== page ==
Millions of Americans rely on the likes of birth control, IVF, and genetic testing to make plans as intimate and far-reaching as any they ever make. This is no less than the medicine of miracles. It fills empty cradles, frees families from terrible disease, and empowers them to fashion their lives on their own terms. But every year, thousands of accidents happen: Pharmacists mix up pills. Lab techs misread tests. Obstetricians tell women their healthy fetuses would be stillborn. These mistakes can’t be chalked up to reasonable slips of hand or lapses in judgment as often as human failures and flawed quality controls.
But political and economic forces conspire against meaningful regulation. And however egregious the offense, no statute or doctrine says that these injuries matter, legally speaking. The American legal system treats reproductive negligence less like mischief than misfortune. Some courts insist that thwarted plans are too easy to contrive and too hard to verify. Others wonder why victims didn’t just turn to abortion or adoption instead. Most are unwilling to risk characterizing any child’s birth as a legal injury. So judges throw up their hands when professional misconduct leaves patients with no baby, when they undertook reliable efforts to have one; any baby, when they set out to avoid pregnancy and parenthood; or a baby with different genetic traits than the health, sex, race, or resemblance they’d carefully selected.
This isn’t the first time that technological advances have outpaced the slow churn of the legislative process and existing tools of the common law. It was exactly one century ago, the legal scholar Roscoe Pound, then dean of Harvard Law School, published the new edition of his treatise, On the Law of Torts. What made the textbook remarkable was its inclusion of a prescient chapter that set forth an emerging right for the “Interference with Privacy.” That right is well-established today. But American law wasn’t much concerned with the exposure of secrets until advances in picture-taking made natural bedfellows with professional muckraking.
News outlets had been an expensive and largely exclusive enterprise, with the handful of major papers focused on economics, politics, and art. Photography, meanwhile, was an unwieldy and time-consuming undertaking, in which willing participants had their portraits taken in a formal studio. Cheaper and quicker printing techniques ushered in a competitive tabloid industry that used salacious reporting to sell papers. This yellow journalism got a boost from the invention of handheld cameras that let amateur Kodakers pry into the personal spaces of others and memorialize their guarded moments for the whole world to see.
Failed abortions, switched donors, and lost embryos may be first-world problems, but these aren’t innocent lapses or harmless errors.
Yet these privacy incursions found no redress in the existing law of contract, defamation, copyright, or otherwise. And judges initially rejected appeals to recover for intangible interference’s with privacy. In 1902, New York’s high court protested that even the “[m]ention of such a right is not to be found in Blackstone, Kent or any other of the great commentators upon the law.” Slowly but surely, judges began exercising their common-law powers to recognize new claims of privacy. And by 1941, most states recognized that now-familiar right of the one that wrestler Hulk Hogan asserted, for example, to win the $140 million judgment that bankrupted Gawker in 2016 after the media giant posted his sex tapes online.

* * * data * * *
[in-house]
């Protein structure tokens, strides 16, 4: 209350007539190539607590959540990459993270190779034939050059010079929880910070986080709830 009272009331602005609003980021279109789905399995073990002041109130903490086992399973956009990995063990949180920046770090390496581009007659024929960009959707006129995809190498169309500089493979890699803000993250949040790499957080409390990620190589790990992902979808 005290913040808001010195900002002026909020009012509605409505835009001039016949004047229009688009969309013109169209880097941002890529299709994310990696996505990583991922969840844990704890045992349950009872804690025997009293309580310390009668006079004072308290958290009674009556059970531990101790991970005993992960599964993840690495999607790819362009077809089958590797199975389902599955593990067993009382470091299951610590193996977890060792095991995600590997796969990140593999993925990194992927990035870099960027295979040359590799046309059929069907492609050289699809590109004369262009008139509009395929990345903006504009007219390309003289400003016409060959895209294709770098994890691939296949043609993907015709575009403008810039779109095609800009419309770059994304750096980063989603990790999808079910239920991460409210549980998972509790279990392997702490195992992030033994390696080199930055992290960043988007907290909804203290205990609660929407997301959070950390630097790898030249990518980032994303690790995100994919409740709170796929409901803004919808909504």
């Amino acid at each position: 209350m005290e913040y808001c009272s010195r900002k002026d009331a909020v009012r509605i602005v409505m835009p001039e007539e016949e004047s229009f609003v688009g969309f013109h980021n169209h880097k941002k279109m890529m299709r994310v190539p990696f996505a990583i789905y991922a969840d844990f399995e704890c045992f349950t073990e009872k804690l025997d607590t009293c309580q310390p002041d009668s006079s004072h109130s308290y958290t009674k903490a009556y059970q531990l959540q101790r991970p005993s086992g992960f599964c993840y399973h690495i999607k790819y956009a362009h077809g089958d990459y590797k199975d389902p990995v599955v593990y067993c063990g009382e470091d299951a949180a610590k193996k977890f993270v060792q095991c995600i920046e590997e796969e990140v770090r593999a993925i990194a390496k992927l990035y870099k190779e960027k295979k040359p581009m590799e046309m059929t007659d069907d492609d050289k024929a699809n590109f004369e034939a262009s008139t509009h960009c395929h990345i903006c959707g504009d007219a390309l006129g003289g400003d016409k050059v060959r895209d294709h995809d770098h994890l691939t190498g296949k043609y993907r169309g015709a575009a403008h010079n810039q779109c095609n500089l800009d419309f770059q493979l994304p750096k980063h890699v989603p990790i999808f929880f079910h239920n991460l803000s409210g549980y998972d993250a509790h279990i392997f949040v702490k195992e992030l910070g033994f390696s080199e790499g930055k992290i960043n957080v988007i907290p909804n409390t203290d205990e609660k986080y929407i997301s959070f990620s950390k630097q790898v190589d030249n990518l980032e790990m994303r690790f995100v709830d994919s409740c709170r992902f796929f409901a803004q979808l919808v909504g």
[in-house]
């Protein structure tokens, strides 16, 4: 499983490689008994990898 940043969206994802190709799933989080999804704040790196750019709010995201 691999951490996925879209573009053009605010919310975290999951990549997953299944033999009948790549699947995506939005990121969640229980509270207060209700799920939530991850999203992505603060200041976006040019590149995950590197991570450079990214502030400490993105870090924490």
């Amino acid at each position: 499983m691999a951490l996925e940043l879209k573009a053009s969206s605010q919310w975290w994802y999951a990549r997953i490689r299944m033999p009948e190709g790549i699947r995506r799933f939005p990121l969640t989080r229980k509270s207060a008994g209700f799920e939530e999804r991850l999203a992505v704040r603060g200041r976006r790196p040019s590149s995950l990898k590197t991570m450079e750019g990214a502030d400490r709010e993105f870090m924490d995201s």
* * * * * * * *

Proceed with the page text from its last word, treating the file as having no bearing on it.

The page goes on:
Not a single new such tort has been adopted in nearly a century since. The time has come.
A similar story can be told about reproductive negligence today. Just as click-camera incursions placed privacy interests in sharp relief, lost embryos, defective Plan B, and switched donors bring to fuller expression the meaning and significance of the interests that people have when it comes to family planning. Each represents a distinctive interference with reproductive liberty. The first kind of case leaves affected families painfully incomplete. A second forces victims to care for a child they were in no position to. The third changes the experience of raising a child of a different type. Practical differences among these injuries can’t be captured by any monolithic cause of action. Three separate rights should protect against procreation that’s wrongfully deprived, imposed, and confounded. Tort law is no less equipped than it was in Pound’s era to accommodate these real and substantial harms that don’t involve any unwanted touching, broken agreement, or damaged belongings.
We’re used to blaming randomness or cosmic injustice when we don’t get the child we want, or when we get the one we don’t. And yet cutting-edge interventions promise to deliver us from the vagaries of natural conception and the genetic lottery. Sometimes things don’t work out —but that’s no reason to turn a blind eye when bad behavior seriously impairs people’s autonomy, well-being, and equality with those whose family planning comes more easily. Failed abortions, switched donors, and lost embryos may be first-world problems, but these aren’t innocent lapses or harmless errors. They’re wrongs in need of rights.
Featured image credit: Baby by Janko Ferlič. CC0 via Unsplash.